Rocky Plains Observatory

Observatory Information

- Equipment -

Planning Design Construction Equipment

 

- Permanent Pier

As detailed in the Observatory Design section, I designed and fabricated a large diameter steel pier that is capable of handling just about any mount or scope I can imagine in my observatory.  The base is fabricated of 3/4" steel plate.  I paid to have this 'donut' of material (as well as the top plate) cut from plate using an automated flame cutter.  I machined six radial mounting bolt slots, to allow some rotation of the pier to line it all up (the bolts in the concrete were as accurately orientated as I could make them, but I wanted the ability to tweak in the alignment just incase the adjustments on a mounting were insufficient).  The top plate was sized to handle either an AstroPhysics 1200 mount or a Paramount ME, and I machined the necessary tapped holes for both mountings.

The steel pipe turned out to be the easiest part to locate.  A local salvage yard had a pretty good selection of steel pipe, and I was able to buy a 6 foot length of 12" ID X 3/8" wall pipe.  I considered 14" pipe, but at zenith a long telescope would have been close to the pier, so I went to 12" to buy another inch of clearance.

Though I can weld good enough to stick steel parts together, I was not about to tackle welding up the pier parts (I wanted it to look and work well, plus I did not have the necessary tools to cut the pipe to length).  I found a local fabricator to do the job and to sandblast the finished assembly.  As it turns out, this fellow had recently spent over a year in Hawaii - building (welding) the base structure for the Gemini telescope on Mauna Kea!  Very cool.  Evidently welding at 14,000 feet has some challenges. 

Pier in place, showing below floor mounting details (floor panel removed).
Pier Top Plate, with 1200GTO mount base in place.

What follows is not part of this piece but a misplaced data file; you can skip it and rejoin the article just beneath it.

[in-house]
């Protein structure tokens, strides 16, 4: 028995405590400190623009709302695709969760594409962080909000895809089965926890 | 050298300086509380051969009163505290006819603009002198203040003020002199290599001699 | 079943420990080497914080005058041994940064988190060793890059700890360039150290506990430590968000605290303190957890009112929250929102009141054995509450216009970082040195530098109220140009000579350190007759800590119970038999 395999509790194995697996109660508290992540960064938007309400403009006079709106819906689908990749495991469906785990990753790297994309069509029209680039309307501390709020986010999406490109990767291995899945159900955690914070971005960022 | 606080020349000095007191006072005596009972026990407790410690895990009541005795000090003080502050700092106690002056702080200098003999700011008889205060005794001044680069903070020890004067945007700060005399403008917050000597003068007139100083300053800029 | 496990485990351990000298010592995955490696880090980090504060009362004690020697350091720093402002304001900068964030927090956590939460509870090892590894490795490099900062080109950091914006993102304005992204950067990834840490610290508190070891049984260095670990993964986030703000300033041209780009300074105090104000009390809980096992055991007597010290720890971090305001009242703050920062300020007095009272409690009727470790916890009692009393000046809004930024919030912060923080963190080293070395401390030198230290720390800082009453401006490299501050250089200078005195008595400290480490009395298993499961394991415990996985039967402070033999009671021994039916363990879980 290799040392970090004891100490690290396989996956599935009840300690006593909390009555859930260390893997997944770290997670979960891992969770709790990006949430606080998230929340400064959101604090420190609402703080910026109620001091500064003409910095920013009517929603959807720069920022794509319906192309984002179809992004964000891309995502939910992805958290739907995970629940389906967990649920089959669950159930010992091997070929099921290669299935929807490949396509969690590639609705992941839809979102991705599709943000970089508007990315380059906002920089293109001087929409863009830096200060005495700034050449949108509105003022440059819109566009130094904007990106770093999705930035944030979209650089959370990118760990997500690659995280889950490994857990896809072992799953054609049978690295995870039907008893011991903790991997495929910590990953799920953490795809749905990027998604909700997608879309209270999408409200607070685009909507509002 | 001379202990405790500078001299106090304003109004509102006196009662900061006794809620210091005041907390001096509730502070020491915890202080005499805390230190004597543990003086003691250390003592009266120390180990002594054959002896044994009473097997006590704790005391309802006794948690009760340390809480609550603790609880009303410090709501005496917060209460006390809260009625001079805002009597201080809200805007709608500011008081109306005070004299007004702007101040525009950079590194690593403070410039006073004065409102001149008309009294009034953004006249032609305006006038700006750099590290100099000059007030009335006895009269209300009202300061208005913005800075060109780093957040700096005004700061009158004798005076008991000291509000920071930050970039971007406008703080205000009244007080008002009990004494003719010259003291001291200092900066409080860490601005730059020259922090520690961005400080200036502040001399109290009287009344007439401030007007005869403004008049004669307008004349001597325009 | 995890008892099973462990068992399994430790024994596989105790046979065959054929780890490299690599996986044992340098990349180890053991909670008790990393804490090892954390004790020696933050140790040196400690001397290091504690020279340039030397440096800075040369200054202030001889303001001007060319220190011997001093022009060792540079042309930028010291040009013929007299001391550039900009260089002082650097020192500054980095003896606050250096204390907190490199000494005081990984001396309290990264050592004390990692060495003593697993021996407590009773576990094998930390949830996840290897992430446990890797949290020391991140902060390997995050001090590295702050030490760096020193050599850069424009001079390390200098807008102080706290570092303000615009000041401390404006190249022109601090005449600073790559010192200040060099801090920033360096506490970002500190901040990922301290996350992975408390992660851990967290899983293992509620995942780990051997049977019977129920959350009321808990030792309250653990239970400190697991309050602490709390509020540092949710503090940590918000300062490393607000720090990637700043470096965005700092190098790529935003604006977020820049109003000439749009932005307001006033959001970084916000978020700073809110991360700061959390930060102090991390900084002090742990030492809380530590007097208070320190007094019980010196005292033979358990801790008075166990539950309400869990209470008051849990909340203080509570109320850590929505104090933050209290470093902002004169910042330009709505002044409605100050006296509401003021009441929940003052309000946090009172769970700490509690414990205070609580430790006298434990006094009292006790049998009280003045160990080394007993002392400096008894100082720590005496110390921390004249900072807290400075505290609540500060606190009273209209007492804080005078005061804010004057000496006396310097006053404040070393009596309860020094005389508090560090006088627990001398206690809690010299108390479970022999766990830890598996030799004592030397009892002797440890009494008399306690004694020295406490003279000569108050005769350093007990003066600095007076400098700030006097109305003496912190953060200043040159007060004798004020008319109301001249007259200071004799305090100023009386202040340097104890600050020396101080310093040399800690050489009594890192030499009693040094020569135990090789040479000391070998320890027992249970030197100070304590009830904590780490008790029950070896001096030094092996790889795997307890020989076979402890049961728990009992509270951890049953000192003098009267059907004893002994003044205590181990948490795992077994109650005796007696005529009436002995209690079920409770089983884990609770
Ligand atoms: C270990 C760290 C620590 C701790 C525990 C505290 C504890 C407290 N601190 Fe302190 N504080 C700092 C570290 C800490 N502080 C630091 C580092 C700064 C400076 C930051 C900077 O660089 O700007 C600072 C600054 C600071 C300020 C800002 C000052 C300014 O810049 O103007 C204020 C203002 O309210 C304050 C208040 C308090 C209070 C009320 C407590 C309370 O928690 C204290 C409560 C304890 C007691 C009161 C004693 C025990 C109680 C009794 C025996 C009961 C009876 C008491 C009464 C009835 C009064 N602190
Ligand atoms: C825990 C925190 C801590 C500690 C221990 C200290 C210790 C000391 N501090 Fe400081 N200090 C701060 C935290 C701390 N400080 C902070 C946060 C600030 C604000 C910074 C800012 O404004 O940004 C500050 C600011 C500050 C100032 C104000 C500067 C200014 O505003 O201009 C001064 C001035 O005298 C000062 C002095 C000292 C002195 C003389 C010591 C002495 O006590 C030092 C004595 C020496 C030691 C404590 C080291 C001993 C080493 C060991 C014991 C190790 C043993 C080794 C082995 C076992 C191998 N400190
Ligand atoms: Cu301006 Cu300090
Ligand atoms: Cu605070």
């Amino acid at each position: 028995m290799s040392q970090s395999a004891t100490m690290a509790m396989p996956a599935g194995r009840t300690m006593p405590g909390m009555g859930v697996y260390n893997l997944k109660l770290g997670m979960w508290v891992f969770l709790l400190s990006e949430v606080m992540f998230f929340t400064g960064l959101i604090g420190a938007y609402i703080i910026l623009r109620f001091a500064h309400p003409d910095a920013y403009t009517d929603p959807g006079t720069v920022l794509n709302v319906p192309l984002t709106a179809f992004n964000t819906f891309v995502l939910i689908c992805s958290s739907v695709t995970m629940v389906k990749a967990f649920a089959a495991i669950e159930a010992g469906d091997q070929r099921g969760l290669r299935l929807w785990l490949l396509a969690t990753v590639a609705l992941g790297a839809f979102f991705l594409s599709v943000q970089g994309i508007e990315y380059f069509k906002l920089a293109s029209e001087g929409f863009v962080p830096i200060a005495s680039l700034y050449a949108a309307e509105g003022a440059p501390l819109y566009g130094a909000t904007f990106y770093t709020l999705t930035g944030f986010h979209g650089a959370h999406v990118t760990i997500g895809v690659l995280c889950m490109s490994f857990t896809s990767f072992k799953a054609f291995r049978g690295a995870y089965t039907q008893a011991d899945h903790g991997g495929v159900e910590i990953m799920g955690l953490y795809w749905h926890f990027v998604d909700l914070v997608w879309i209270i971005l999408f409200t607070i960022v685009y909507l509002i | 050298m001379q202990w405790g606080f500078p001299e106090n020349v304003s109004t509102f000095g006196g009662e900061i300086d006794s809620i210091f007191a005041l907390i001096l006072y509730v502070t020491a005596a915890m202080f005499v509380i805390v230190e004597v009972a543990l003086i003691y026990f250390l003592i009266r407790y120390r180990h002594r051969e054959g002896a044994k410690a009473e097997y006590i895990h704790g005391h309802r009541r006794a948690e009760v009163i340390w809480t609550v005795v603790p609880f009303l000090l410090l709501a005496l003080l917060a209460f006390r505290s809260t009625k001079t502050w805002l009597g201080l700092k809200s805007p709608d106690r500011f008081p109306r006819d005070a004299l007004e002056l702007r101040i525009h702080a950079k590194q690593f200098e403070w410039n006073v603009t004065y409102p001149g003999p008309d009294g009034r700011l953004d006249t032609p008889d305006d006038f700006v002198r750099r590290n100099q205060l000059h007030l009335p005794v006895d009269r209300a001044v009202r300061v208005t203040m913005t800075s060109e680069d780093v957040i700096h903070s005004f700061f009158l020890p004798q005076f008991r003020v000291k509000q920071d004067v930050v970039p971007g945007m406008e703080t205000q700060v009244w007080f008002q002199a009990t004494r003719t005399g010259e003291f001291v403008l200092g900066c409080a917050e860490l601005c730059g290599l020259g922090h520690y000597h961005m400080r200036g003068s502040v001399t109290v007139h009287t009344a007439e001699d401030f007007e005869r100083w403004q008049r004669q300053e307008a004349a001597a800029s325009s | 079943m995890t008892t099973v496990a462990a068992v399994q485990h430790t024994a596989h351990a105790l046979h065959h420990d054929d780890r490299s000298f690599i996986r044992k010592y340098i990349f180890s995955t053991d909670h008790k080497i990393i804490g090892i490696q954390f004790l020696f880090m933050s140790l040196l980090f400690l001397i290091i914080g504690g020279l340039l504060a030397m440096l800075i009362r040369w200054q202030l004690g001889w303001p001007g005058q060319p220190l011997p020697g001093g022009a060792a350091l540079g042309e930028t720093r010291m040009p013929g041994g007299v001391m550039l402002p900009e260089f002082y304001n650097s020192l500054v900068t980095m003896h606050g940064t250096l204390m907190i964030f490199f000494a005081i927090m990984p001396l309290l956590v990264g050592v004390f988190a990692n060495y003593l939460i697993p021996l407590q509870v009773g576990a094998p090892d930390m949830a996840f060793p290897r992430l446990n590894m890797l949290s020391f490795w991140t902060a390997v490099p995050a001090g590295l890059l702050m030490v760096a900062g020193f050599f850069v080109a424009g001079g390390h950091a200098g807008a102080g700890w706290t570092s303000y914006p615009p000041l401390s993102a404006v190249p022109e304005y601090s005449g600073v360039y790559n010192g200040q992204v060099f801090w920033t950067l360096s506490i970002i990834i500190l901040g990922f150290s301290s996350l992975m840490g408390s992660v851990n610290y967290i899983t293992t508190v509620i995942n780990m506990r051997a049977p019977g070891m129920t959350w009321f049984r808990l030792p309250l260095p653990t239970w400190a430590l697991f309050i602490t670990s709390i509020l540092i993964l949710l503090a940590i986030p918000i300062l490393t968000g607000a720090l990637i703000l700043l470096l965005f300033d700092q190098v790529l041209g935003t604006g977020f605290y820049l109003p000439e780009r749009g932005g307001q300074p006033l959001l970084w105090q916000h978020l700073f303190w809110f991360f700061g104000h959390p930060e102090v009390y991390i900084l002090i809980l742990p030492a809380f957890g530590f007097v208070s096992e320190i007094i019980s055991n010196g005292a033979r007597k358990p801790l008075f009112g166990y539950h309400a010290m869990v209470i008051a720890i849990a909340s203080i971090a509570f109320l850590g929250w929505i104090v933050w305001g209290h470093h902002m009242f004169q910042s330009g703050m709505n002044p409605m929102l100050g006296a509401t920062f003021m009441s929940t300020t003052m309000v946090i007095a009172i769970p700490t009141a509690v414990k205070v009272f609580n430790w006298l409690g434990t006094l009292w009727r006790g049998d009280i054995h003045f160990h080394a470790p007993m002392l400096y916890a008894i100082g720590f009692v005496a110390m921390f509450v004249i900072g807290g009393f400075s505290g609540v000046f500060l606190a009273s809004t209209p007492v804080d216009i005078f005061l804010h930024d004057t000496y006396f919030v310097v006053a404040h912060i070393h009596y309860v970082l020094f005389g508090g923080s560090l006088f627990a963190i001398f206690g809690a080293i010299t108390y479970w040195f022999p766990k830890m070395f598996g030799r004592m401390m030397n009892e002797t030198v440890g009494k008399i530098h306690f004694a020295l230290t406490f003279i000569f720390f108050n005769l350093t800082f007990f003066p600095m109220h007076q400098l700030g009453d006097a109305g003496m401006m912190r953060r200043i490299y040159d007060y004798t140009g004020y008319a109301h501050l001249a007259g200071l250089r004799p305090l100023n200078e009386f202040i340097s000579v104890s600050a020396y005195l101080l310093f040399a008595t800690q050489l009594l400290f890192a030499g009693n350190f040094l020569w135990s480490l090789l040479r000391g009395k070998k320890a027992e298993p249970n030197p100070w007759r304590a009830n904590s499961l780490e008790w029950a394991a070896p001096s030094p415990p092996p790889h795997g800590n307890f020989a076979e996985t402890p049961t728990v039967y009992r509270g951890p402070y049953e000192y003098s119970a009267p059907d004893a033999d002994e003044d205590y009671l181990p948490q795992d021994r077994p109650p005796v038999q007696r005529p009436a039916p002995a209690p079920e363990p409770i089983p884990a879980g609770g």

- Telescope and Mount

As mentioned elsewhere, I have settled on large refractors for the majority of my backyard viewing.  Constantly dropping temps, and finicky seeing have led me in this direction.  I was fortunate to have been able to locate a used late model Astro Physics 180 EDT.  This scope is delivering consistently fine planetary images, and is ready at a moments use now.  The scope fits pretty well in the 10x12 building, but I'm glad I didn't make the building smaller.  When I started the building, I wasn't expecting to put such a large refractor in place.  Just goes to show, make your observatory as large as you can, your needs can change.

For mounting, I am using an Astro Physics 1200GTO.  After seeing these mounts in action at Astrofest '99, I got on the waiting list, thinking I would eventually be able to make use of one.  At the time, I had a Losmandy GM200, but wanted the Goto feature in my backyard to help me track down light polluted objects.  The GM200 was a great photo platform, but the tangent arm dec wouldn't allow goto.  In hindsight, I think the GM200 might be a little better for such a large refractor, due to the tangent arm, but it was a good tradeoff.  Being able to walk into the building, roll off the roofs, switch on the mount and instantly seek to an object is undeniably  convenient.  So far the mount has operated pretty flawlessly, though sometimes it seems to have a mind of its own when powered up.  For power, I utilized a scrap power supply from a tape autoloader product we produce where I work (Hewlett Packard).  It's nice to finally be off of battery power!

 My Baby, 180EDT on 1200GTO Mount

 

 

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